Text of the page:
Once you move into the Advanced mode there are a total of eight tabs or sections to explore, with the first section being My Favorites. Here is where you get some of the new tweaks to the Crash Free BIOS. You can build a series of shortcuts that allow you to jump straight to certain functionality. In this case I put shortcuts in place for AI Overclock Tuner, DRAM Frequency, and the CPU Core and Ring voltages. You add shortcuts by pressing the F4 button and browsing for the items to add. Using this tool you can put all of your most used options in one place. Quick Note allows you to leave yourself notes as to what may or may not work, or just simple reminders. Last is the Last Modified tool that captures each adjustment made in the BIOS, essentially leaving you a set of bread crumbs so that you can keep track of all the work you have done in the BIOS.

 

The Main page option shows the system time, date, BIOS revision and build date, installed CPU and processor speed, memory capacity, system language, and security options including passwords. Not the section you will sped a lot of time in, but nevertheless provides valuable information and functionality.

 

 

The Advanced tab provides a way to manage much of the system functionality. The CPU configuration tab is used to modify the CPU operating parameters outside of the frequency and voltages. PCH Configuration is where you can enable or disable Intel's drive enhancements and PCIe assignments. Onboard device configuration is used to enable or disable onboard hardware. SATA Configuration is used to set up drive operating parameters as well as showing the port availability. ROG Effects allow you to enable or disable the ROG Pulse, Supreme FX, and onboard lighting.

 

 

 

 

The Monitor section is just what the name implies. Here Anti Surge support can be turned on or off. Under each category you can view the operating characteristics and current state of the pertinent voltages, the fan speeds, temperatures, and enable or disable the fan speed controls. As well as Fan Xpert 2 manages things, this should be left alone unless you are looking for full manual control.

 

 

 

Boot: Under this section Fast Boot can be turned on or off, SATA and USB ports can be enabled or disabled, and DirectKey functionality can be enabled to access the BIOS with Fast Boot enabled. Logo display at boot can be turned off so you can view the P.O.S.T. sequence. EZ or Advanced mode can be set as the first screen upon opening the BIOS. Wait for ERROR F1 messages can be turned off (I find this helpful when not running a fan off the CPU fan header), and lastly the boot sequence can be set up here.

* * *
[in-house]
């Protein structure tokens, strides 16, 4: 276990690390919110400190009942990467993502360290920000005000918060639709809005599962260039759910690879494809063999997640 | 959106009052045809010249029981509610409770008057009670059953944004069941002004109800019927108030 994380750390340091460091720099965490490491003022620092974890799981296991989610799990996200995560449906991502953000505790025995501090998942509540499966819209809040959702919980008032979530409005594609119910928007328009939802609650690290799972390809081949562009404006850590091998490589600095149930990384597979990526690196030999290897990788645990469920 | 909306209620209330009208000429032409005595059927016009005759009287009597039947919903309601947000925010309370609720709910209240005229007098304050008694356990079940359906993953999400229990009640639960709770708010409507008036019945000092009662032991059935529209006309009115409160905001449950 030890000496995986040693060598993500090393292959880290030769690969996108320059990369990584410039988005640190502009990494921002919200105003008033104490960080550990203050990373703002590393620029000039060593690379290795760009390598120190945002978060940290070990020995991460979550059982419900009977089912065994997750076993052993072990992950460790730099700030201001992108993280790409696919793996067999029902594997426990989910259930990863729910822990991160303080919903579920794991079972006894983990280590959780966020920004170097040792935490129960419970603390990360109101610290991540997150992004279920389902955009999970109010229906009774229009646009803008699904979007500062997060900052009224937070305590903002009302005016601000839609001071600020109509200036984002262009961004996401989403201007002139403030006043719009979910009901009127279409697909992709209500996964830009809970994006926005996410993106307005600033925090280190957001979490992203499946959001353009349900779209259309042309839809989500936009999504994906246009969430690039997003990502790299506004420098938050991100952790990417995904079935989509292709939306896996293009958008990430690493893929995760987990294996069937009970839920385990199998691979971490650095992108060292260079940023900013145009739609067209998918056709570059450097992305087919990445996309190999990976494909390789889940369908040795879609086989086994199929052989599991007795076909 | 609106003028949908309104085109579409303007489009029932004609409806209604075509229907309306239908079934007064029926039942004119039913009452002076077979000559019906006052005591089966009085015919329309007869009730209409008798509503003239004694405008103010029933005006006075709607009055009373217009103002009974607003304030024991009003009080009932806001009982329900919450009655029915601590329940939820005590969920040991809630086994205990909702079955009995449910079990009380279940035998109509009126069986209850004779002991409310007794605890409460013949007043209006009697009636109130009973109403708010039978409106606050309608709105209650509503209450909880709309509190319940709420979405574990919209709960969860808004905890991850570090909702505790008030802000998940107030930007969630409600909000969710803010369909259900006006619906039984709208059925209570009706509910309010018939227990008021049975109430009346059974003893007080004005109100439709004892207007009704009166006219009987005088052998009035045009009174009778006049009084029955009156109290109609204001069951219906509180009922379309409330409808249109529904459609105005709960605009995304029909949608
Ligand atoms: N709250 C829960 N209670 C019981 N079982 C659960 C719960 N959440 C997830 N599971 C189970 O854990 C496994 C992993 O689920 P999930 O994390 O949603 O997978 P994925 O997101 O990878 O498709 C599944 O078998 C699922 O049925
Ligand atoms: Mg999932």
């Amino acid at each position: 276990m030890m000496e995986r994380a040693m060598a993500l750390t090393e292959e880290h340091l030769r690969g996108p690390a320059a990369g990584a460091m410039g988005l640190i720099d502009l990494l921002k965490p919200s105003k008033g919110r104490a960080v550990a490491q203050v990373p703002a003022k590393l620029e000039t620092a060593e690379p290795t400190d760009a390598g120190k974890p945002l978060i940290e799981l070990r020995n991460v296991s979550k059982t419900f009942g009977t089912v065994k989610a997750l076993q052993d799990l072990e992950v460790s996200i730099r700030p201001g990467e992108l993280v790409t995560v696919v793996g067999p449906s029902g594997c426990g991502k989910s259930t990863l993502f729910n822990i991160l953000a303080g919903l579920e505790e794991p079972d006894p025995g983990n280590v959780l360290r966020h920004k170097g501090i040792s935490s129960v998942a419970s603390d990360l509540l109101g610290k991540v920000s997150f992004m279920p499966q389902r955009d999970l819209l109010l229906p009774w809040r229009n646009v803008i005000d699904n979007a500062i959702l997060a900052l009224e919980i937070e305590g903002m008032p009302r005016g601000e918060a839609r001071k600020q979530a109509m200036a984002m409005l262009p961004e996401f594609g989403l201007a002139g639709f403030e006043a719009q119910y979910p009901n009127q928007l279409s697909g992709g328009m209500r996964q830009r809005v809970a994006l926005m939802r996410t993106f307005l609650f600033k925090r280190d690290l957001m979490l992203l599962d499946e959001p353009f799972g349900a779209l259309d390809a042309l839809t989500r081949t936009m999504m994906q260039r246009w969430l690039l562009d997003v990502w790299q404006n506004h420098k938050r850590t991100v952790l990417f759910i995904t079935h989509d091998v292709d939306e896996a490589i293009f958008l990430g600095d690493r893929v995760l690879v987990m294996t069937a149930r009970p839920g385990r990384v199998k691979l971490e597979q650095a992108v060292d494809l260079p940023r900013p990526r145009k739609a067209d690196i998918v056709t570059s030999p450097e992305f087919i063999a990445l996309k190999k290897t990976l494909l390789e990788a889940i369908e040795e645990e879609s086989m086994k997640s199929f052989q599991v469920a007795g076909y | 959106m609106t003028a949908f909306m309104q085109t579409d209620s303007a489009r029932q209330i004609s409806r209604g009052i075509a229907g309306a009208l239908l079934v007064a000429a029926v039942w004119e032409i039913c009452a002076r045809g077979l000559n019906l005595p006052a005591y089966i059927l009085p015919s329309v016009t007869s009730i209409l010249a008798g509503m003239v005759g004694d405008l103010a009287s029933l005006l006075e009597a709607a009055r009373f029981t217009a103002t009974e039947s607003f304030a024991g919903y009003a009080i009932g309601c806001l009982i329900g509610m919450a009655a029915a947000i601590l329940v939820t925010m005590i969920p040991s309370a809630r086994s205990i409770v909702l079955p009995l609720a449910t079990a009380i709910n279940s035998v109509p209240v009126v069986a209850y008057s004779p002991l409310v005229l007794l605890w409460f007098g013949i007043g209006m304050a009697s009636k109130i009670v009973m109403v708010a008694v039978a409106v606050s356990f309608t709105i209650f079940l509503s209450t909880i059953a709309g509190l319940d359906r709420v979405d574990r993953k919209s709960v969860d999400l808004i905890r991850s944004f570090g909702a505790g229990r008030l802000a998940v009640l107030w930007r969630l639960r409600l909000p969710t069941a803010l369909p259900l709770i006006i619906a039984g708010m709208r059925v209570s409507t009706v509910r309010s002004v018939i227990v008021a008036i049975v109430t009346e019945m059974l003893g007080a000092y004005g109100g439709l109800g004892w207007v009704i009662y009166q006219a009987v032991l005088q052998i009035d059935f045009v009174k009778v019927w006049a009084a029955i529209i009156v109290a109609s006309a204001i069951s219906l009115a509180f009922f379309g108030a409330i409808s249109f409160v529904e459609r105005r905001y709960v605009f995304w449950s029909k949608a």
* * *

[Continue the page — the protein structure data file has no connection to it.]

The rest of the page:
Tool: Outside the Extreme Tweaker section this section is one of the most useful areas of ASUS' UEFI Crash Free BIOS. ASUS EZ Flash utility is a simple to use option for flashing the BIOS on ASUS motherboards that has yet to fail on me after years of use. A new feature for a new age in disk drives is the Secure Erase function that gives you the ability to secure erase your drive to improve performance. When using this feature with my Corsair Force GT Drive it showed as locked and needed a reboot to unlock the drive. After a reboot the Secure Erase finished as planned. No longer do you have to work through several means to run a secure erase. ASUS OC Profile lets you save and/or load profiles from the BIOS save files or from a USB flash drive. Coupled with the Last Modified tool you can make sure you save those important changes. ROG OC Panel H-Key adjusts a finite number of options including CPU core voltage and frequency.

 

 

 

 

The Extreme Tweaker section of the BIOS is where you will spend a good majority of your time if you are used to overclocking manually. This section provides all of the CPU and DRAM specific settings to get the most from your hardware. Up front ASUS has said the auto rules for the vast majority of settings are tuned well enough that no manipulation or adjustments are needed for most of the settings. In fact I used only the CPU vcore, CPU Ring voltage, DRAM Voltage, DRAM Frequency, CPU and Cache ratio, and the basic timings to reach a 4.7GHz overclock on the CPU I have. However you have access to pretty much every option as far as voltages, Load Line Calibration, current limits, and overrides.

The top of this section shows the current state of the hardware. AI Overclock tuner can be set to Auto, Manual, or three preset speeds that mirror the vast majority of CPU capabilities on the market. DRAM Timing Control allows the end user to tune the timings of the installed modules for improved frequency margins or outright performance. GPU DIMM Post shows the installed DRAM Modules current frequency as well as the installed discrete GPU type and PCIe Lane allocation. Digi+Power control is used to set and apply a value for LLC along with the current limits, phase controls, VRM Switching frequency, and more. Again the auto rules are pretty good. Tweakers Paradise lets you get a little more granular as far as power settings go. Towards the bottom of the page we finally get to the voltages that can be tweaked.